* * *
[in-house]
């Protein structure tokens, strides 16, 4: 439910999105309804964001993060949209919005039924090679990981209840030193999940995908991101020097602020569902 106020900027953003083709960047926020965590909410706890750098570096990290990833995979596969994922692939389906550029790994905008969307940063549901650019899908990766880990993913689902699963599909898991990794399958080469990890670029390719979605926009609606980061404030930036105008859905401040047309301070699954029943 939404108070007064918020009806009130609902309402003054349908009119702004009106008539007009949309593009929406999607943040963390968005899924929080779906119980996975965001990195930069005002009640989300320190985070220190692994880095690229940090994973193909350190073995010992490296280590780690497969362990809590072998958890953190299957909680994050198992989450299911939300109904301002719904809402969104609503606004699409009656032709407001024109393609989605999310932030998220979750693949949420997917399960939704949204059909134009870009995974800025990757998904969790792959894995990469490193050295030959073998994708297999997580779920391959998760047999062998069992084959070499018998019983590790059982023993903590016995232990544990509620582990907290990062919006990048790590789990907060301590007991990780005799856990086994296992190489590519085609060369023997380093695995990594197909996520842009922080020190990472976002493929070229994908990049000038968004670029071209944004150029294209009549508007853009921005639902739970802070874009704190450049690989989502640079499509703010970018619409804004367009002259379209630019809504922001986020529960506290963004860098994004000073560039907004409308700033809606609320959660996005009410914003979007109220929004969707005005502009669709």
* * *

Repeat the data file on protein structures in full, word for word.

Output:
[in-house]
């Protein structure tokens, strides 16, 4: 439910999105309804964001993060949209919005039924090679990981209840030193999940995908991101020097602020569902 106020900027953003083709960047926020965590909410706890750098570096990290990833995979596969994922692939389906550029790994905008969307940063549901650019899908990766880990993913689902699963599909898991990794399958080469990890670029390719979605926009609606980061404030930036105008859905401040047309301070699954029943 939404108070007064918020009806009130609902309402003054349908009119702004009106008539007009949309593009929406999607943040963390968005899924929080779906119980996975965001990195930069005002009640989300320190985070220190692994880095690229940090994973193909350190073995010992490296280590780690497969362990809590072998958890953190299957909680994050198992989450299911939300109904301002719904809402969104609503606004699409009656032709407001024109393609989605999310932030998220979750693949949420997917399960939704949204059909134009870009995974800025990757998904969790792959894995990469490193050295030959073998994708297999997580779920391959998760047999062998069992084959070499018998019983590790059982023993903590016995232990544990509620582990907290990062919006990048790590789990907060301590007991990780005799856990086994296992190489590519085609060369023997380093695995990594197909996520842009922080020190990472976002493929070229994908990049000038968004670029071209944004150029294209009549508007853009921005639902739970802070874009704190450049690989989502640079499509703010970018619409804004367009002259379209630019809504922001986020529960506290963004860098994004000073560039907004409308700033809606609320959660996005009410914003979007109220929004969707005005502009669709």